San Francisco
Roy Trumbull - Editor
Bill Dempster - Artist
Advertisers for this month's newsletter are:

Santucci Video Systems - Sandra Santucci - (818) 704-6324
Belden - Steve Lampen - (415) 440-8393
Media Technical Consulting - Paul T. Black - (925) 827-9511
MARCOM - Martin Jackson - (408) 768-8668
William F. Ruck, Jr. Broadcast Engineer - (415) 564-1450
Ross Marketing Associates - Kevin Frost - (408) 988-8111
Kathrein (Scala Division) - Michael Wm. Bach - (541) 779-6500
Hammett & Edison, Inc. - Dane E. Ericksen, P.E. - (707) 996-5200
Howell Communications - Mike Howell - (559) 674-8989
Econco - George Badger - 650-327-7599
Improbable Missions Fource - Mike Schweizer - (888) 4-ISDN4U
Digi-Gear / Cancomm - Eric Lane - (818) 980-9188
West Penn Wire/CDT - Michael J. La Porte - (650) 652-9080
Microwave Radio Communications - Clark Rhoads - (909) 246-1602

Babes/SBE Luncheon on Wednesday Feb 25th, 2004

Our speaker this month is Steve Bliek, the Broadcast Sales Manager for L-3 Communications Electron Devices (formerly Litton), in Williamsport, PA, where he has been employed since 1990. He is a former VHF TV site engineer and has also served as the chief engineer in the R&D group responsible for the pay-per-view CATV concept.

He will be talking about the "Constant Efficiency Amplifier" which is another advance in the design of IOTs. His talk will provide a chronology of UHF transmitter output amplifiers used over the last forty years and conveys basic theory of operation for the klystron, MSDC klystron, and the Inductive Output Tube (IOT). This serves as a background for his main focus, which is the Constant Efficiency Amplifier (CEA).

Although standard IOT*s are over forty-percent efficient in NTSC analog transmitters, they can be as low as 12% efficient with an 8VSB digital signal. The CEA offers operating efficiencies of up to sixty-three percent in digital and analog operation. This leads to an average saving of $20K/year for every CEA installation.

As usual, our luncheon will be at Sinbad's just south of the Ferry Building on the Embarcadero near the foot of Mission St. We meet at 11:30 and are seated at 12:30. To make reservations call Paul Black at 925-827-9511 and leave a message on his machine.

Bob and Don

With the passing of Don Lincoln and Bob Morrison, the industry lost two of the finest and funniest. While Don rarely told a story on himself, Bob told quite a few and most of them were about Don. I collected them over the years and after Don's death I asked Bob to read what I had written and make some corrections. While they might not be 100% accurate, they are definitely amusing. Starting this month I will share the Bob and Don stories with you.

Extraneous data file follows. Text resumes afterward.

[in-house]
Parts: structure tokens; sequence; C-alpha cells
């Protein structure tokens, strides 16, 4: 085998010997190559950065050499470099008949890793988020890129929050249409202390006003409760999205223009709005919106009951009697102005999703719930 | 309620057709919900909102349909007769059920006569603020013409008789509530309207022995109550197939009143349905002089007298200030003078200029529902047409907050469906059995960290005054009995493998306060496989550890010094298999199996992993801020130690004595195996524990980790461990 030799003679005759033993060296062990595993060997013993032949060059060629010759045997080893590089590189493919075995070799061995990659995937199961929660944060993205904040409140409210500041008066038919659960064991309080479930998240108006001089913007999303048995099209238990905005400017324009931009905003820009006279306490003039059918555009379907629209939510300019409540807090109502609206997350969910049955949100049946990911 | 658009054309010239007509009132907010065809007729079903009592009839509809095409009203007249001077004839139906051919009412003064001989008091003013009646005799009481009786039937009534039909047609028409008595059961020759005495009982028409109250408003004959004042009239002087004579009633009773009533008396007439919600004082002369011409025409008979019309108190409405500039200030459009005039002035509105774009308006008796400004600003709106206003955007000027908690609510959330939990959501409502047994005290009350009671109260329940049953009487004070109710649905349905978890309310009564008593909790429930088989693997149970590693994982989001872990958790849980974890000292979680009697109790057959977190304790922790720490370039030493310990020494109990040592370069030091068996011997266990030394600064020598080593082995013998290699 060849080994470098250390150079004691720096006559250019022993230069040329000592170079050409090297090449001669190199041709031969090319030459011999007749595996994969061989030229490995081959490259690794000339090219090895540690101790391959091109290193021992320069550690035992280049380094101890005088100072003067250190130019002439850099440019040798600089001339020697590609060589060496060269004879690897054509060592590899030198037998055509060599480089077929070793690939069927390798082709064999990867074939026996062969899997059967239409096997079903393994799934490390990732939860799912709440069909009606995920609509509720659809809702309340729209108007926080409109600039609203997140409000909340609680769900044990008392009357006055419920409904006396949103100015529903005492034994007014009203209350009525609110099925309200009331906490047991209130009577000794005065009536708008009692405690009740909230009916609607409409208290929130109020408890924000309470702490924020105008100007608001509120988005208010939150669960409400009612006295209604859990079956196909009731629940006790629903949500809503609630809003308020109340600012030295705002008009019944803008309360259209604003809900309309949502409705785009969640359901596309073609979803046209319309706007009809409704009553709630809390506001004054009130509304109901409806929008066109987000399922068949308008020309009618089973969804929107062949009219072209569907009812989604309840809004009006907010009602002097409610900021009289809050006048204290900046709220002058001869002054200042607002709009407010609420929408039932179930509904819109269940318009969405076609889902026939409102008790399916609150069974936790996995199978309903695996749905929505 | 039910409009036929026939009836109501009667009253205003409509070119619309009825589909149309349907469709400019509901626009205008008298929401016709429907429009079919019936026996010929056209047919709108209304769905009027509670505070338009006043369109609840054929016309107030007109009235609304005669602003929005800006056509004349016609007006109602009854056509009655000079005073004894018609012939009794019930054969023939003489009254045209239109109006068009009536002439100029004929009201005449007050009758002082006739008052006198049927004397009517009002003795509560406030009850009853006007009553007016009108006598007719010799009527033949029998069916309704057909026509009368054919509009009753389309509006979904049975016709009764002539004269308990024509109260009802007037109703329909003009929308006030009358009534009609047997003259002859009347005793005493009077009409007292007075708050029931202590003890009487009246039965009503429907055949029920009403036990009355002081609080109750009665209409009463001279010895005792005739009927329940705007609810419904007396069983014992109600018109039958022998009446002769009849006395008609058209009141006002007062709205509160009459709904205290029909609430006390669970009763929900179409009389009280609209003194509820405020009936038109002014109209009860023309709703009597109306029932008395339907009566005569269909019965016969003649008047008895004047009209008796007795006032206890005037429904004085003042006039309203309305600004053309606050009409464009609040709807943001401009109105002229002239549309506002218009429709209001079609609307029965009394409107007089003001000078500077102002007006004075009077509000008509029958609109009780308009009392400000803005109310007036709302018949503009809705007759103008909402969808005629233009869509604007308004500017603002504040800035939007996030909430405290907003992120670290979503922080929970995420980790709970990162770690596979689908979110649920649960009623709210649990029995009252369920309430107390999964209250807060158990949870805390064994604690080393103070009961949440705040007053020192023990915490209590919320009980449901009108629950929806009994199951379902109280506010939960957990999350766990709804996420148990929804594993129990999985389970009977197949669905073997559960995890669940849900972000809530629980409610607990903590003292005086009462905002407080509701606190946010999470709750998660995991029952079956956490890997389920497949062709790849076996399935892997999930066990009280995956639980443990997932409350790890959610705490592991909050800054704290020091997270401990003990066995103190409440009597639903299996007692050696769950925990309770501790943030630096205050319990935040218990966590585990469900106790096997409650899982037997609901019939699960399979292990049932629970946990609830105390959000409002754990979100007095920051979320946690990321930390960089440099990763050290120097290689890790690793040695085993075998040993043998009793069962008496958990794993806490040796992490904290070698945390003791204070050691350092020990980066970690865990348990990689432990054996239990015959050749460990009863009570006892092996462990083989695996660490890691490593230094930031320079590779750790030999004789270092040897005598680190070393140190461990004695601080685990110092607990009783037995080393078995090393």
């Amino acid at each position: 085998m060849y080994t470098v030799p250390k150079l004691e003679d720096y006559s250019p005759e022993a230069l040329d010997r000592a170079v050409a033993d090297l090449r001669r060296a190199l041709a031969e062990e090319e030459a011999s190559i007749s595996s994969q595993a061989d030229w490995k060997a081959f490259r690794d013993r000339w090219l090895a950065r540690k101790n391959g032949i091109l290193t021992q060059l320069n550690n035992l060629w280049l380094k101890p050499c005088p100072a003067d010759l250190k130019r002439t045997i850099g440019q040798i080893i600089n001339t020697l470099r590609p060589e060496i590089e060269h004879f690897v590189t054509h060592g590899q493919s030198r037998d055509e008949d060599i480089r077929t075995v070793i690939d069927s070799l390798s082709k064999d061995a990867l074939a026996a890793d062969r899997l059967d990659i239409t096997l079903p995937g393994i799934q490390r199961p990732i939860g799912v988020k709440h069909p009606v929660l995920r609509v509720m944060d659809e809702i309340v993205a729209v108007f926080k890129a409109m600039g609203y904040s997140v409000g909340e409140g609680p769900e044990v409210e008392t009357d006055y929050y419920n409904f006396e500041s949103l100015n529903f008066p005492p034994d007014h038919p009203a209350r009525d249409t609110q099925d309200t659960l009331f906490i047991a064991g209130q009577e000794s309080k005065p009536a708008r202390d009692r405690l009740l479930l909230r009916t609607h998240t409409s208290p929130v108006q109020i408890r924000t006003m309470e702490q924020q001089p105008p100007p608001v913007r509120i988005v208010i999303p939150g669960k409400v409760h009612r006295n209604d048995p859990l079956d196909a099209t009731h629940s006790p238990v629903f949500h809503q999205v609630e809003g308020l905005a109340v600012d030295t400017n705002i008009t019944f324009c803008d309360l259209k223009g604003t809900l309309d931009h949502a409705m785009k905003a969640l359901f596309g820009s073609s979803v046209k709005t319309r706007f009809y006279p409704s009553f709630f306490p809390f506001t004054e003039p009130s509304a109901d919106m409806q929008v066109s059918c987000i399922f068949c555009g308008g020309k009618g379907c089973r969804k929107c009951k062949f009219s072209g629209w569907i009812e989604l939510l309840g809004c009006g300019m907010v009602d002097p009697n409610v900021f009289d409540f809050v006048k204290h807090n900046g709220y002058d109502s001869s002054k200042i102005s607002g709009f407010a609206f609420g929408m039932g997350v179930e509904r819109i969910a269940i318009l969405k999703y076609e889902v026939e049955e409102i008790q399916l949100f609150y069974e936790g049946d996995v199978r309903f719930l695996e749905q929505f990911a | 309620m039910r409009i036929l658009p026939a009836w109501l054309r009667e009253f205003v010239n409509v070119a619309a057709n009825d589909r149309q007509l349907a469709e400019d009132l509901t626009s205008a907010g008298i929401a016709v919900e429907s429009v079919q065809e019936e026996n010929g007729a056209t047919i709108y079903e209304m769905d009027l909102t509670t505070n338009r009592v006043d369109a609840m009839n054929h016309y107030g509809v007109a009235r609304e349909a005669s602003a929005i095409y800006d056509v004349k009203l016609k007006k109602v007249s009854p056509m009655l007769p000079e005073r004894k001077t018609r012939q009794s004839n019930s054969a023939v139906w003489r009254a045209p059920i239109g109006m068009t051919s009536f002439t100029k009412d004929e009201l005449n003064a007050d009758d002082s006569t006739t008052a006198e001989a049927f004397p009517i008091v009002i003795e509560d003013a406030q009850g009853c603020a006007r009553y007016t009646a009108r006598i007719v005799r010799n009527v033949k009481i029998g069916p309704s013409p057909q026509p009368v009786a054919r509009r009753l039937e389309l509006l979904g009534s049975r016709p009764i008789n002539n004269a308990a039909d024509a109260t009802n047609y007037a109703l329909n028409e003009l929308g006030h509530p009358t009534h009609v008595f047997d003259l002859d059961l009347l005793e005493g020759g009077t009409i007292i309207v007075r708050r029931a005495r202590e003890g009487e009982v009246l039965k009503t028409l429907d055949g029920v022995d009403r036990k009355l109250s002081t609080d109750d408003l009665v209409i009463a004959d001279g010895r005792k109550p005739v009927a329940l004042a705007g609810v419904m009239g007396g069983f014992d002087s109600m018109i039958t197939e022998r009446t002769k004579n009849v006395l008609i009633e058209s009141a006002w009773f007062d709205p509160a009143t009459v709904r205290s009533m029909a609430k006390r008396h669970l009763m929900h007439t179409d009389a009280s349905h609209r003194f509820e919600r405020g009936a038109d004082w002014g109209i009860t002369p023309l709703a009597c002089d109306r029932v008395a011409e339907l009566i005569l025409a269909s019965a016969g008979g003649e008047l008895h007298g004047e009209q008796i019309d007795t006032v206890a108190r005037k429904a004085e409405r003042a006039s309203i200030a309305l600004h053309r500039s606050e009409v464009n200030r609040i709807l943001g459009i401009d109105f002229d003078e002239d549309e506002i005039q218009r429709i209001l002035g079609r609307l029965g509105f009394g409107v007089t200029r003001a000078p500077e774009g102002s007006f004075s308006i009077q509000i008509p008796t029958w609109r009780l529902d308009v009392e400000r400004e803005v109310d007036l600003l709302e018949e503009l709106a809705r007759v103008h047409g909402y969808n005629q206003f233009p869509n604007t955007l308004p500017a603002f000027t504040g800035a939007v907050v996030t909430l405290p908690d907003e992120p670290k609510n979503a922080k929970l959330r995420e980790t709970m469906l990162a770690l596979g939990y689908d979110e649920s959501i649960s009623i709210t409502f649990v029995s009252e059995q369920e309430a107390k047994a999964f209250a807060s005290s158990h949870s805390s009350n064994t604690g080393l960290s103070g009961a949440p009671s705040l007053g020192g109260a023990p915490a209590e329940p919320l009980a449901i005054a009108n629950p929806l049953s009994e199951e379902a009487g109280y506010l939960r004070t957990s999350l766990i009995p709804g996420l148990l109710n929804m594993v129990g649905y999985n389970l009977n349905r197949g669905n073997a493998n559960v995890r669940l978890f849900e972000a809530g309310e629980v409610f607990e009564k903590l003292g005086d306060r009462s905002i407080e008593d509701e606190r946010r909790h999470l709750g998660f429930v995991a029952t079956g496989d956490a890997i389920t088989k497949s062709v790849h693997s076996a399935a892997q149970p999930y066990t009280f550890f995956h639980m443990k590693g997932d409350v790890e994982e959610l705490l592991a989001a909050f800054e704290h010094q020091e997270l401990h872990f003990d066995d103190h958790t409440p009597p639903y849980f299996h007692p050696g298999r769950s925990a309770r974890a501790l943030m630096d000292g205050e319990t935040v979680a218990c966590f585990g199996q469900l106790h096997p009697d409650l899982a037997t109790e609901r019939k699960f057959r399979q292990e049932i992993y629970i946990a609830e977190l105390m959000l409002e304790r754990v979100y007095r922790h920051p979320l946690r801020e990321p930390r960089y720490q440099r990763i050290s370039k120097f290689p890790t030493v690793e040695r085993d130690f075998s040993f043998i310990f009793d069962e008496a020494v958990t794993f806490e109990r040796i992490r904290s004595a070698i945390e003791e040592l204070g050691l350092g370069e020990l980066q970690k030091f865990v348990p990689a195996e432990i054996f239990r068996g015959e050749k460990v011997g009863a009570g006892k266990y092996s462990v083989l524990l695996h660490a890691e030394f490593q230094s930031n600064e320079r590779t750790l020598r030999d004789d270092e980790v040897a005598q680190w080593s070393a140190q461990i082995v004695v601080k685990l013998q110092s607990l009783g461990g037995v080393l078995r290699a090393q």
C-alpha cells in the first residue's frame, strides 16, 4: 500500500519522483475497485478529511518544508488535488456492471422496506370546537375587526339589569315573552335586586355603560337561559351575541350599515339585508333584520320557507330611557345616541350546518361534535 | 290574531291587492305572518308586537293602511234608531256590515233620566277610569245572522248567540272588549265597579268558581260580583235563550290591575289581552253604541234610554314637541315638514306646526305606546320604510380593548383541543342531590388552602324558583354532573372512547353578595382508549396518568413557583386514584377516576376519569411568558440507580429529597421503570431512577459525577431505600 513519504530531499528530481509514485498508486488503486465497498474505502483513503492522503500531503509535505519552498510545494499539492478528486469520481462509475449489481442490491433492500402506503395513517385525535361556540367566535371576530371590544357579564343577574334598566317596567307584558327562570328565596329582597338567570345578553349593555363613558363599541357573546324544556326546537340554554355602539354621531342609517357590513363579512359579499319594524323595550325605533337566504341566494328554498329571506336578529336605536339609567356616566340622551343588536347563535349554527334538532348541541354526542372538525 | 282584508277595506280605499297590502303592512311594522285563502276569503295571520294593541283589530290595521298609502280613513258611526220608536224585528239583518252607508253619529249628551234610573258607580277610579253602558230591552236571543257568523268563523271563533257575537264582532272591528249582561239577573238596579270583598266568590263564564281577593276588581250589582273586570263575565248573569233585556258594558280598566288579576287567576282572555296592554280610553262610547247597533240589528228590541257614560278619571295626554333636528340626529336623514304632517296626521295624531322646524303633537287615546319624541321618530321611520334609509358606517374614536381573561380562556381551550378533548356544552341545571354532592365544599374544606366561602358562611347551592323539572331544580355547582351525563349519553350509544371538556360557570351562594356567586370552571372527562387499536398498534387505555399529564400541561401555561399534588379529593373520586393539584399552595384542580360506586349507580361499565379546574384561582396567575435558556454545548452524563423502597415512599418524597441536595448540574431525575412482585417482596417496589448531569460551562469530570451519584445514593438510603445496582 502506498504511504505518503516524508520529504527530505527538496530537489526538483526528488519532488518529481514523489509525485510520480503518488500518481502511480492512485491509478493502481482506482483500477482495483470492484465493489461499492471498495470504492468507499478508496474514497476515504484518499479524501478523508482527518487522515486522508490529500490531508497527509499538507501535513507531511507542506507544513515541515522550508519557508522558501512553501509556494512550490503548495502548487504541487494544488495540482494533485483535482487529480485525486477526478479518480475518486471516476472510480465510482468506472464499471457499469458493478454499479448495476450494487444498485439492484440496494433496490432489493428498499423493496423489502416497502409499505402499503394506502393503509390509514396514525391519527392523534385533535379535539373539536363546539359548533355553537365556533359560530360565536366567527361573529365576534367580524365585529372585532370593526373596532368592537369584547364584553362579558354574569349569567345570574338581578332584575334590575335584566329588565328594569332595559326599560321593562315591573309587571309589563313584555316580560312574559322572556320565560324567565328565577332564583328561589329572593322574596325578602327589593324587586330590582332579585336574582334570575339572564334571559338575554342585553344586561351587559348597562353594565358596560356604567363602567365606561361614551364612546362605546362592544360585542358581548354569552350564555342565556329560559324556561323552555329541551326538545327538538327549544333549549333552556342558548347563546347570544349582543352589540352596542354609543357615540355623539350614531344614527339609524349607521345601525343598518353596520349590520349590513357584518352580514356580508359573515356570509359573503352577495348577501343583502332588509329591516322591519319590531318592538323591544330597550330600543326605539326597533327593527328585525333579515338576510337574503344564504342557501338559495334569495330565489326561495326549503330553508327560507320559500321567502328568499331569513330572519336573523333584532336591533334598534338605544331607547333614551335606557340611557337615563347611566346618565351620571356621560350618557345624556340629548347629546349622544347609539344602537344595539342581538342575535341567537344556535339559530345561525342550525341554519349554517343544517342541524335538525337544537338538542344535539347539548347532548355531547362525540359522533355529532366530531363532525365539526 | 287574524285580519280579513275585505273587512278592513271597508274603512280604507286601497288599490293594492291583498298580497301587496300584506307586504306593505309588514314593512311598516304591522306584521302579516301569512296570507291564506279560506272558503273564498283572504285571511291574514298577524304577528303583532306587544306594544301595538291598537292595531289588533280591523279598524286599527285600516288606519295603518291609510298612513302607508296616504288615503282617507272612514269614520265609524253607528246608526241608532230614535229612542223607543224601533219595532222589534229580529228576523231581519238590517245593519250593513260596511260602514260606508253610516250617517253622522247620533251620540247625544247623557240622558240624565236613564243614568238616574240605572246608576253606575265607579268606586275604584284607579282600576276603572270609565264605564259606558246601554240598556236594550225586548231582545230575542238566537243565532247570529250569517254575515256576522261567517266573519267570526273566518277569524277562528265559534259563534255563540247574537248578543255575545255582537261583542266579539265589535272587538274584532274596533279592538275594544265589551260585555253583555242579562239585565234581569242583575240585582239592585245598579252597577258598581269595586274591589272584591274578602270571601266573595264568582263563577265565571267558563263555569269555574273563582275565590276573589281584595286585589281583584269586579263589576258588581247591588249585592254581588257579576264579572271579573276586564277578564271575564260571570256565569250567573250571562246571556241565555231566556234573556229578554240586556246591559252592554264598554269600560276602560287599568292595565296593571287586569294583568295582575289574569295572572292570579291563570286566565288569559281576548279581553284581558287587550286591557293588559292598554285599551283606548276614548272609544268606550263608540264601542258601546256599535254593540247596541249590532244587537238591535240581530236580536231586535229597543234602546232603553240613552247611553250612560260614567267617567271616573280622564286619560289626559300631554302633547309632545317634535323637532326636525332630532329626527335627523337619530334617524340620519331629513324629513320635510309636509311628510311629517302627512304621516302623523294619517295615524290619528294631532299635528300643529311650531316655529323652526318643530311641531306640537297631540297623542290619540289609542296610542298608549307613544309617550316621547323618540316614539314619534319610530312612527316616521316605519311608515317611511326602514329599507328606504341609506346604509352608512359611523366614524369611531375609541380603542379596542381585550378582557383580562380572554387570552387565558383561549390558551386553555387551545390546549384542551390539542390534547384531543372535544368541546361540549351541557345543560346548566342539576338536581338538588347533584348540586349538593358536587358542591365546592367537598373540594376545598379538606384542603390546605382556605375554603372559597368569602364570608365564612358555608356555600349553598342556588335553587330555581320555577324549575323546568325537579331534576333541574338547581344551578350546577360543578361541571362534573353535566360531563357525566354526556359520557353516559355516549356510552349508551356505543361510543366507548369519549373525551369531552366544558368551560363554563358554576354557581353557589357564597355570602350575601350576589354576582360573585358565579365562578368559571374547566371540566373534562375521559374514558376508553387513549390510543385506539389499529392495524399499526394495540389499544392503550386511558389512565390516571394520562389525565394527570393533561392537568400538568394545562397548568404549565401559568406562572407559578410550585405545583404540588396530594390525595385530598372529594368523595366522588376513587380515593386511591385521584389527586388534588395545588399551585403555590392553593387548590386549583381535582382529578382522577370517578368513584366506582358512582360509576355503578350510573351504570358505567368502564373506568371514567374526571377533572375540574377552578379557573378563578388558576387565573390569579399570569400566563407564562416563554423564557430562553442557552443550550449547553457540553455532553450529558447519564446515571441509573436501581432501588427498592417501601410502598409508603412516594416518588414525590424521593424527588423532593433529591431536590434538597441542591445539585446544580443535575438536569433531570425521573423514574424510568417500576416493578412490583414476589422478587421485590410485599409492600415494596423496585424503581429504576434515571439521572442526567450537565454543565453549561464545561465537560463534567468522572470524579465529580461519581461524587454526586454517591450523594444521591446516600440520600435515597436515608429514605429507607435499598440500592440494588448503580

In the early 1950s a couple of young men could make quick money putting up TV antennas on houses. And Bob and Don did just that. As they depended on referrals, Bob felt that Don's brusque manner might be hurting business. He told Don to be a bit more pleasant and conversational with the customers.

One day they arrived at a house with no curtains or drapes, no rugs, and scant furniture. The most commanding presence in the dwelling was the new TV console. As they crossed the threshold, Don said to the lady of the house, "Nice hovel you have here." Then, with a look over his shoulder, he added: "How's that Morrison?" The lady took it as a compliment.

A few years later Don was involved in a recording company with two other men. One recurring source of income was to record and transcribe to disk the services of various "scream and shout" churches. The divine in charge would then hawk the discs to his flock.

One minister figured he could save money if he had his own tape recorder and they offered to supply one. As luck would have it, their cash flow had gone to zip and the selling of this tape recorder was all that stood between the partners and their date with destitution. One Friday afternoon, the divine showed up at the appointed hour and requested a demo before parting with his money.

They turned on the machine and a few seconds later a wisp of smoke and the unmistakable odor of carbon was in the air. Don kept his cool and said, "A slight technical adjustment is required." He then took the recorder into the next room, found the smoking resistor, and replaced it with a higher wattage. Thus they postponed their fate for a few more days.

Some Interesting Products

A year ago I got a fly sheet from Neutrik that promoted a patch panel where each patch consisted of a circuit card with two quarter inch phone jacks on the front and two on the back. The back connectors were the inputs and the front jacks were half normalled. I thought it might work for a temporary installation where things are added and removed all the time. I placed an order and when the product came I found that it was imported from China by ACE Products Group in San Rafael. They call it an AP Patchbay. No one seems to stock it locally. It's really cheap.

At check under boxes and cases for their number 227CA2318. This is a travel case into which will fit most rack mounted items. It comes with sheets of foam and a knife so you can pad around the front back and sides. It is 22 13/16" by 17 5/16" and 13" deep.

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